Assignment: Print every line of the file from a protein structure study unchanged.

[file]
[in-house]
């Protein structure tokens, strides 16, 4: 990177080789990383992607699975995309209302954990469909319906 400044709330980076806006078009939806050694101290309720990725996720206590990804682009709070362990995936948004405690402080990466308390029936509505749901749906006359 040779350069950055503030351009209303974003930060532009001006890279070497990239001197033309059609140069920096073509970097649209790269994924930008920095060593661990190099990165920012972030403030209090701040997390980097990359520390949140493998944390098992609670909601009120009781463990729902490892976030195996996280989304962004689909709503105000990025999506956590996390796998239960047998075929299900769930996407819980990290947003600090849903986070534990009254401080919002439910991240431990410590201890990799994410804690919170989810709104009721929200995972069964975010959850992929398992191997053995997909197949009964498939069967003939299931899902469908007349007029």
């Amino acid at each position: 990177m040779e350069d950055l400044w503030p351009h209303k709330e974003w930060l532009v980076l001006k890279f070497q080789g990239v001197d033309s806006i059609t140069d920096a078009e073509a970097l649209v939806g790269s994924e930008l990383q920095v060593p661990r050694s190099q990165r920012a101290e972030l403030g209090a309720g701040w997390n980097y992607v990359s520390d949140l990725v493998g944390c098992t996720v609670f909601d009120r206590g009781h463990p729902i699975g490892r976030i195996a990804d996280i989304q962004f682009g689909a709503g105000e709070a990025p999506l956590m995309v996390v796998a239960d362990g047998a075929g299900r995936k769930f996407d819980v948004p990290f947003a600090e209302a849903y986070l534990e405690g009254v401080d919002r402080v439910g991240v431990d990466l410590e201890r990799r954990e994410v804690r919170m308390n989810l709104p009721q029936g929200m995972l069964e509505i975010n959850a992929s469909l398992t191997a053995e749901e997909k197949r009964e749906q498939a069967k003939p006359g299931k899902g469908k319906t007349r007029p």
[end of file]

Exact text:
[in-house]
């Protein structure tokens, strides 16, 4: 990177080789990383992607699975995309209302954990469909319906 400044709330980076806006078009939806050694101290309720990725996720206590990804682009709070362990995936948004405690402080990466308390029936509505749901749906006359 040779350069950055503030351009209303974003930060532009001006890279070497990239001197033309059609140069920096073509970097649209790269994924930008920095060593661990190099990165920012972030403030209090701040997390980097990359520390949140493998944390098992609670909601009120009781463990729902490892976030195996996280989304962004689909709503105000990025999506956590996390796998239960047998075929299900769930996407819980990290947003600090849903986070534990009254401080919002439910991240431990410590201890990799994410804690919170989810709104009721929200995972069964975010959850992929398992191997053995997909197949009964498939069967003939299931899902469908007349007029």
């Amino acid at each position: 990177m040779e350069d950055l400044w503030p351009h209303k709330e974003w930060l532009v980076l001006k890279f070497q080789g990239v001197d033309s806006i059609t140069d920096a078009e073509a970097l649209v939806g790269s994924e930008l990383q920095v060593p661990r050694s190099q990165r920012a101290e972030l403030g209090a309720g701040w997390n980097y992607v990359s520390d949140l990725v493998g944390c098992t996720v609670f909601d009120r206590g009781h463990p729902i699975g490892r976030i195996a990804d996280i989304q962004f682009g689909a709503g105000e709070a990025p999506l956590m995309v996390v796998a239960d362990g047998a075929g299900r995936k769930f996407d819980v948004p990290f947003a600090e209302a849903y986070l534990e405690g009254v401080d919002r402080v439910g991240v431990d990466l410590e201890r990799r954990e994410v804690r919170m308390n989810l709104p009721q029936g929200m995972l069964e509505i975010n959850a992929s469909l398992t191997a053995e749901e997909k197949r009964e749906q498939a069967k003939p006359g299931k899902g469908k319906t007349r007029p």